Ugly Twin - Boosted Octave Fuzz (Black)
This is a pre-order. Pedals will ship by 7/6/21.
So...what is the Ugly Twin???
First let’s start with “why” it is. Many moons ago my best friend Matt introduced me to a punk band called Pissed Jeans. I thought, “hmm that was nice” and then went on with my life. Slowly but surely, I kept coming back to them, especially the album “King of Jeans”. I listened to it non-stop. Then the album “Honeys” came out and the CD stayed in my car for months. I even got my wife to start humming along. At this point I was listening to everything they had on repeat and then something happened...I had found a band that spoke to me. I was in my thirties, working 9 to 5, taking my kids to swim practice, fixing up my house, going on date nights to Target, losing touch with pop culture, building pedals, playing shows, feeling like a rock star, and then coming home and taking out the trash. I was annoyed with adulthood and I finally had a soundtrack.
One song called “Chain Worker” off of Honeys had this amazing bass fuzz sound and it was a one of the many influences for me when I was building my first MBD. So naturally I emailed the band and said, “I make pedals and you guys rule”. I sent Randy (Huth, the Bass Player) an MBD and he loved it (and started using it live!). So, we started chatting and I made it a point to see them whenever I could. Then Randy hooked me up with Brad (Fry, the Guitarist) and we started talking pedals. I built him some things and he plugged them in and used them live on stage sight unseen!!! I was nervous as hell but flattered and excited and just all around floored.
So now to the Ugly Twin...Brad messaged me one night and asked if I could build him a Tone Bender. And I said sure...and then I didn’t. I ignored his request and built a boosted hybrid fuzz and I put it in a hilariously large enclosure. Thankfully he didn’t complain but instead wanted more features. So, I built him another one in a more reasonable enclosure with expanded EQ. He liked that one too. We started talking about how to refine it for production and I had everything ready to go when he asks, “Hey what about adding an octave effect?”. “Dammit”, I thought...that’s a good idea.
So, the Ugly Twin (named after a song by the same name off their album “Shallow”) is the fruit of our experimentation. What it is at the core is three effects in one (three of the main tones Brad uses to get his roaring and massive guitar tones) that could very well be the only fuzz you need.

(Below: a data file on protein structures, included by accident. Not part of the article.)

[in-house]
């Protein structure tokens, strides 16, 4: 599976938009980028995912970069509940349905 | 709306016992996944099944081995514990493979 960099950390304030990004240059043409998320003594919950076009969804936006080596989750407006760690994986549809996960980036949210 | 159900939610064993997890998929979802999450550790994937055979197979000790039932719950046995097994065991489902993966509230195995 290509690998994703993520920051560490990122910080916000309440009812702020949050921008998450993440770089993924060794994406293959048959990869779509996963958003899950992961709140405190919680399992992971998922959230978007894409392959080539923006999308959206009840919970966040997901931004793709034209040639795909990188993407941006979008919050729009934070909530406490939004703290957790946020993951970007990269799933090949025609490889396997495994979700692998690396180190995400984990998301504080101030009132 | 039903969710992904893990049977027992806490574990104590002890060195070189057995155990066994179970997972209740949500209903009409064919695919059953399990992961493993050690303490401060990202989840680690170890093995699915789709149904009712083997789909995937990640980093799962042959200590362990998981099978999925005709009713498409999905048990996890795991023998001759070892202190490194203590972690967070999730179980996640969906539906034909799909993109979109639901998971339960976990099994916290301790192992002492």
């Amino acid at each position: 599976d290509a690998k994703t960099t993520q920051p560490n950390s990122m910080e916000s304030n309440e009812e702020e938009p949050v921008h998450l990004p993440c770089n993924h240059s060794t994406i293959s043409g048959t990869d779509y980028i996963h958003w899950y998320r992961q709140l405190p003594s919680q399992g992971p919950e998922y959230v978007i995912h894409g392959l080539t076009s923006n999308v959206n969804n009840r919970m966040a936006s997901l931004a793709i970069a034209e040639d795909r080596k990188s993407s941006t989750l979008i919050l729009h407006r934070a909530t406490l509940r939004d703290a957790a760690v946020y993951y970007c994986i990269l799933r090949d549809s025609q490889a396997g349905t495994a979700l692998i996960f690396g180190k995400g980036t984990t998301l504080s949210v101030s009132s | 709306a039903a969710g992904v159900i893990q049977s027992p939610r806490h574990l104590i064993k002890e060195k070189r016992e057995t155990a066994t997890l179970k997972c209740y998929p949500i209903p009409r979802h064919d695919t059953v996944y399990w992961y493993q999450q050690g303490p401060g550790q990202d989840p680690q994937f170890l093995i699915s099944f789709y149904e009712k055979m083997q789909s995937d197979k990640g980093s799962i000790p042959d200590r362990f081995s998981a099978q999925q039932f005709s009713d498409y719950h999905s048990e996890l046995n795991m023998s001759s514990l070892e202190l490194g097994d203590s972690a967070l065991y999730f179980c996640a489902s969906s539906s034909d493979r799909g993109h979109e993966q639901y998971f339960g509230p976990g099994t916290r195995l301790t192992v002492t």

Octave: This is your classic dirty analog octave up circuit. It’s dirty and mean and a little messy in all the right places. It’s made to turn your dirtiest guitar fantasies up to 11. You can get the classic tone-knob-off-neck-pick- up-octave sounds but leaving everything wide open and strumming a chord will send you into inter -modulating chaos. The “ugly” switch adds a preset boost in front of the octave circuit.
Boost: This is a classic discrete transistor boost. It’s great solo for pushing your amp into overdrive or distortion. It also excels at adjusting the gain into the fuzz circuit or to sit in between the octave and fuzz circuits to mediate any disputes they may (and will) have.
Fuzz: This is another classic vintage style circuit. It’s a great sounding hybrid fuzz (with Silicon and Germanium transistors) with the addition of a three band tonestack. You can get a ton of great amp like tones or simply dime all the knobs and stand the hell back.
Each pedal can be used independently. The circuits are stacked in series (Octave -> Boost -> Fuzz) but you can turn them on and off at will. Of course, the most fun is when you turn everything on at once!
Power: Use only 9VDC 2.1mm center negative (boss-style) power adapters. Isolated pedal specific power supplies are highly recommended. Damnation Audio pedals are designed for maximum headroom and ideal performance with a 9V supply. Going above 9VDC will damage your pedal and void any warranties. Damnation Audio pedals do not accept 9V batteries.
In the interest of continuous improvement, all specifications are subject to change without notice.